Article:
Apart from the skirmishes, the open borders have created other problems for bilateral relations. Kyrgyz officials say that several former high-ranking officials, including former President Kurmanbek Bakiyev’s security-chief brother Janysh, escaped to Tajikistan after the April 2010 uprising. Officials in Bishkek also accuse Dushanbe of turning a blind eye to Islamic militant activity and illegal smuggling of cheap fuel from Kyrgyzstan (especially since Russia recently increased its tariffs on fuel exports to Tajikistan, while dropping them for Kyrgyzstan).

Privately, Tajik officials bristle over Bishkek’s accusations, but they are unwilling to do anything that would rile their Kyrgyz counterparts, analysts say, noting Tajikistan’s mounting dependence on goodwill from its northern neighbor.

“After Uzbekistan tightened its borders [with Kyrgyzstan and Tajikistan], Kyrgyzstan is the only transit country through which the Tajiks can reach Kazakhstan and Russia and import goods. That’s why Dushanbe is so eager to preserve good relations [with Bishkek]. Otherwise, Tajikistan risks being isolated,” said Khurshed Makhkamov, a coordinator for the Association of Scientific-Technical Intelligentsia (ASTI), a Soghd Province-based NGO that runs programs on conflict prevention.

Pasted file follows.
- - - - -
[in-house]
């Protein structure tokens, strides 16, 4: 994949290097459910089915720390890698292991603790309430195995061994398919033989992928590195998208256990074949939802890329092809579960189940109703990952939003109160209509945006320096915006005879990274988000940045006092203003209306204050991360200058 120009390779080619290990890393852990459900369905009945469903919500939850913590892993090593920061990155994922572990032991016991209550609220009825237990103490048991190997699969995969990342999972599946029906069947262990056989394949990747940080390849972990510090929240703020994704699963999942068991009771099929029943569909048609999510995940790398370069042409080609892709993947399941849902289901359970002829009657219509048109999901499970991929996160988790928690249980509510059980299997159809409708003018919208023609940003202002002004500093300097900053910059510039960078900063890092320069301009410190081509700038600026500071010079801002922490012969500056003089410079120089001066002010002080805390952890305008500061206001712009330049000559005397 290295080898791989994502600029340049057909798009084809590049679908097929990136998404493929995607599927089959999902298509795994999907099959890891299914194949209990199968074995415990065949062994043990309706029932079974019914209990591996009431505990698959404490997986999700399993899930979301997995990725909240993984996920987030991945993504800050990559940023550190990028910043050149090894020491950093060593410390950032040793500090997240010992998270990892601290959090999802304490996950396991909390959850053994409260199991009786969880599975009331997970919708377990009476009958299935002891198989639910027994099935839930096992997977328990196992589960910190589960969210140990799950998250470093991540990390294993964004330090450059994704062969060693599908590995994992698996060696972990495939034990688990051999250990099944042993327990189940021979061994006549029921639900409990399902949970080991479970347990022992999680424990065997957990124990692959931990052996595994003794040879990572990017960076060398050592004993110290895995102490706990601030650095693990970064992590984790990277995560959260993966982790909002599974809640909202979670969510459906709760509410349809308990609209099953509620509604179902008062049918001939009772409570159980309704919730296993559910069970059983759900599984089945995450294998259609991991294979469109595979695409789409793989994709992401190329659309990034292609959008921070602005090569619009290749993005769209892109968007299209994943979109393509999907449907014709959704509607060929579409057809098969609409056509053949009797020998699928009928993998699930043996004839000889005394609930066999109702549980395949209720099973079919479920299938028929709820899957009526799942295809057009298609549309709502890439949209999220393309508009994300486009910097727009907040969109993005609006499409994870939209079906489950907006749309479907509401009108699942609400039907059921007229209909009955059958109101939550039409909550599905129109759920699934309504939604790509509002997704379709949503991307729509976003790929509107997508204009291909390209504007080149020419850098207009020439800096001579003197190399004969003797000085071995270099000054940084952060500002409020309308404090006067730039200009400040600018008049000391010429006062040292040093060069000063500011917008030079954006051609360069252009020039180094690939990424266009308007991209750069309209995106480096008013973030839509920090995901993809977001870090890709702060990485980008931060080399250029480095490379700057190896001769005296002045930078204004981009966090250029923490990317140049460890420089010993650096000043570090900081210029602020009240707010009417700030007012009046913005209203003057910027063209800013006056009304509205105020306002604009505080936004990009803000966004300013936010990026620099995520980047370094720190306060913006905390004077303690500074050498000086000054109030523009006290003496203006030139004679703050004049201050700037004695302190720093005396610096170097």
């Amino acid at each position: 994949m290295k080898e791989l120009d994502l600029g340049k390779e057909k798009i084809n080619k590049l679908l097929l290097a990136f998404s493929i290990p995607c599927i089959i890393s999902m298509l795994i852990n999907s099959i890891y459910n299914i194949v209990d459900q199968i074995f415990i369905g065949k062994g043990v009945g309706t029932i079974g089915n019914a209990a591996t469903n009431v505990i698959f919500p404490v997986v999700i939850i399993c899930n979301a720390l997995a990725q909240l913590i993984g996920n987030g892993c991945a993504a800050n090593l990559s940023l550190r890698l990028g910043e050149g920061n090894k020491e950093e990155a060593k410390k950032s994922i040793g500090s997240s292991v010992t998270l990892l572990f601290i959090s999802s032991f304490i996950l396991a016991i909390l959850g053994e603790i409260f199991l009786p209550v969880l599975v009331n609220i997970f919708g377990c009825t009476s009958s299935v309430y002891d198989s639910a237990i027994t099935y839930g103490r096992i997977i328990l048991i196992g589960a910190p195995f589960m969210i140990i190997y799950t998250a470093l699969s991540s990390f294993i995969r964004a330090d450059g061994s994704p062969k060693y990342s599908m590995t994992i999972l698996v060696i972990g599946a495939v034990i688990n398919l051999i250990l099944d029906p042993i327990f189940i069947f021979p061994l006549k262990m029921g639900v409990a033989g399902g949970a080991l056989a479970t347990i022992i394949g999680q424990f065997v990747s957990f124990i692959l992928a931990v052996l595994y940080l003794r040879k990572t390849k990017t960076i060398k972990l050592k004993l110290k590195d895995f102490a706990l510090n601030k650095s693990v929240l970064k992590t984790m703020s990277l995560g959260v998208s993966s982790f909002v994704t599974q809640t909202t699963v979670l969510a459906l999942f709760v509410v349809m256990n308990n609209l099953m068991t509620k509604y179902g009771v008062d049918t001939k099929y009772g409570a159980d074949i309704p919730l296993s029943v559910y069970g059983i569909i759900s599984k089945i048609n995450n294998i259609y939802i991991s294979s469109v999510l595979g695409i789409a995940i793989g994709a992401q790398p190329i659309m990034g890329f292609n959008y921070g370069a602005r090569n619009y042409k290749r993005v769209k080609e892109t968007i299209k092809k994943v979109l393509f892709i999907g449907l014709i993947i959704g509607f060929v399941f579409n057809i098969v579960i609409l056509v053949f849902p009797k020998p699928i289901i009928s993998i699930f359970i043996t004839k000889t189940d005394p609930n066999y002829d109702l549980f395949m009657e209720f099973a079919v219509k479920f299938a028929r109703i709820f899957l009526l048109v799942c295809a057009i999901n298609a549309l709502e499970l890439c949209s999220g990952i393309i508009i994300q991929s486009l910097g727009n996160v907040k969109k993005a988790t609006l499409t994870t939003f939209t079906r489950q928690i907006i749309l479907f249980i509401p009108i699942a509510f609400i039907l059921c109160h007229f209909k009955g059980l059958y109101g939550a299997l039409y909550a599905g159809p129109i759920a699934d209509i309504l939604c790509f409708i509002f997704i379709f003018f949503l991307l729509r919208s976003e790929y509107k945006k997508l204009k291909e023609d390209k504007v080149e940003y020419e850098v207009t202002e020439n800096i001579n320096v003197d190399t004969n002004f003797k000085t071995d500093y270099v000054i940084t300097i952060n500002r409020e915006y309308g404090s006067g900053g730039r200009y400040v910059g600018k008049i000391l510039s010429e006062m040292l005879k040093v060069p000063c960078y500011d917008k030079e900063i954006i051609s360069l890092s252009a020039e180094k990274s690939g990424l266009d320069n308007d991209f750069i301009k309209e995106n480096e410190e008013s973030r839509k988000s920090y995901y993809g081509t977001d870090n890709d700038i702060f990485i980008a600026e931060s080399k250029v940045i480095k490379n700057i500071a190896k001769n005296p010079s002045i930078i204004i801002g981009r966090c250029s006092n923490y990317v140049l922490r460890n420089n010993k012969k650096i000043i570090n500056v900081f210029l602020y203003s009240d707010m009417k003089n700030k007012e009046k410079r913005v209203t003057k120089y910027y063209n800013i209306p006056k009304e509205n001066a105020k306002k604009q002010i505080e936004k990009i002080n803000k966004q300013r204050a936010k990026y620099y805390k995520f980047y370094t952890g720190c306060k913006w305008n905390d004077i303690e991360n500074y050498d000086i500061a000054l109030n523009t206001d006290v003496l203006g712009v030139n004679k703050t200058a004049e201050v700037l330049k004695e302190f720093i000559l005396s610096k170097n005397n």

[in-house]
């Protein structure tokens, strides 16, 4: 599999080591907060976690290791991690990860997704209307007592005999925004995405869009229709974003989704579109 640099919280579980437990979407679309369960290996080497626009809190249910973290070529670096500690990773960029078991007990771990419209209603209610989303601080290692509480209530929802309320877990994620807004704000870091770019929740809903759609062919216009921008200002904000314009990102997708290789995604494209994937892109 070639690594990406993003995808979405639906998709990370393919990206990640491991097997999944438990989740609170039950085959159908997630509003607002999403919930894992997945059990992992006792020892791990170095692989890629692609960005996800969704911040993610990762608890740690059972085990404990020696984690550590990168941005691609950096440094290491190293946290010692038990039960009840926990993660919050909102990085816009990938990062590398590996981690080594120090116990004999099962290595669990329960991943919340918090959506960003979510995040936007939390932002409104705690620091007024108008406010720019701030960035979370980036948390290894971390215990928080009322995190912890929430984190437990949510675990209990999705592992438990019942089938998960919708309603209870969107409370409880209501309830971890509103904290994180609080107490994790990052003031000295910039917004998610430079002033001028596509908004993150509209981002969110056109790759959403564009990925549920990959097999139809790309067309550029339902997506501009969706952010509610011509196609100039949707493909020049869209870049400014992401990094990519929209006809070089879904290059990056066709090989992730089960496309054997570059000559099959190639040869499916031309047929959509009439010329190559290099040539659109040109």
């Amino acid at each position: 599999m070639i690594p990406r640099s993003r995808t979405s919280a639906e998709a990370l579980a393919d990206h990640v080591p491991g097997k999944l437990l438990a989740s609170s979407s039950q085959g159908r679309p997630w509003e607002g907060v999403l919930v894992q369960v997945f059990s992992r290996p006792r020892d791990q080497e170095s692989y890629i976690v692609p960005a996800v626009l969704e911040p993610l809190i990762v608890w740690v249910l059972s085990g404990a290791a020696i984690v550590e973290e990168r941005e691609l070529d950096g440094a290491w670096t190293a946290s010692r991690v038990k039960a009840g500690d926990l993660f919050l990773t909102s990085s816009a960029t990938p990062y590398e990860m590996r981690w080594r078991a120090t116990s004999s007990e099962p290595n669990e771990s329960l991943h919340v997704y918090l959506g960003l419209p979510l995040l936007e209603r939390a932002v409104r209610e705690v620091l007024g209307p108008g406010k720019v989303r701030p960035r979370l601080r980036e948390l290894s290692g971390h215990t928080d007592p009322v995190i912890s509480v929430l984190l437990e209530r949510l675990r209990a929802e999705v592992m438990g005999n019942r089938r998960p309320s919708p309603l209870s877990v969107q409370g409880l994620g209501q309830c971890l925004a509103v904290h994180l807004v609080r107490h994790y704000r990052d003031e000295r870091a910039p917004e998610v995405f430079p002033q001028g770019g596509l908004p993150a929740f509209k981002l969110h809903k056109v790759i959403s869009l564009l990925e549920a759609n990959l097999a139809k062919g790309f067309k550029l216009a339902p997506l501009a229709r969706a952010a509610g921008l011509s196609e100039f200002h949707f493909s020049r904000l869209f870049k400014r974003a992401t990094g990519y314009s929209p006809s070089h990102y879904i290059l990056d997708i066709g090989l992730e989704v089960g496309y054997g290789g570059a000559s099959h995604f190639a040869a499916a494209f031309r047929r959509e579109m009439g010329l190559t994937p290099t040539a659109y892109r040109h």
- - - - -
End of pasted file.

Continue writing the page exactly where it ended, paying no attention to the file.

Dushanbe’s unwillingness to confront Bishkek is causing resentment among Tajik residents in the border areas, however. "There is a perception that our officials fail to defend our interests and always defer to Kyrgyz officials. In this situation, [Tajiks] are willing to take matters into their own hands and fight for their interests," said an Isfara-based observer who spoke on condition of anonymity.

As a stopgap, some say central governments should delegate more power to local authorities, noting that it was locals who helped prevent bloodshed in Aksai in early April. But others are skeptical, saying that central authorities should beef up law-enforcement to prevent a broader conflict.

Over the past several months, the Foundation for Tolerance International and its Tajik counterpart ASTI have organized a series of events between Kyrgyz and Tajik border communities featuring athletic competitions and celebrations of various Central Asian holidays. The events are intended to increase understanding and build confidence between residents.

But differences run deep.

At a recent celebration of Navruz, a popular Central Asian holiday marking the spring equinox, organized by the NGOs, “community leaders vowed to live in eternal friendship. But when the time came to eat plov” -- a Central Asian staple usually consumed out of a communal dish -- “Tajik and Kyrgyz communities sat separately,” said Bakhtiyar Valiev, a Dushanbe-based journalist who attended the meal. “That was an example of friendship between communities.” Editor's note: Alisher Khamidov is a freelance writer specializing in Central Asian affairs.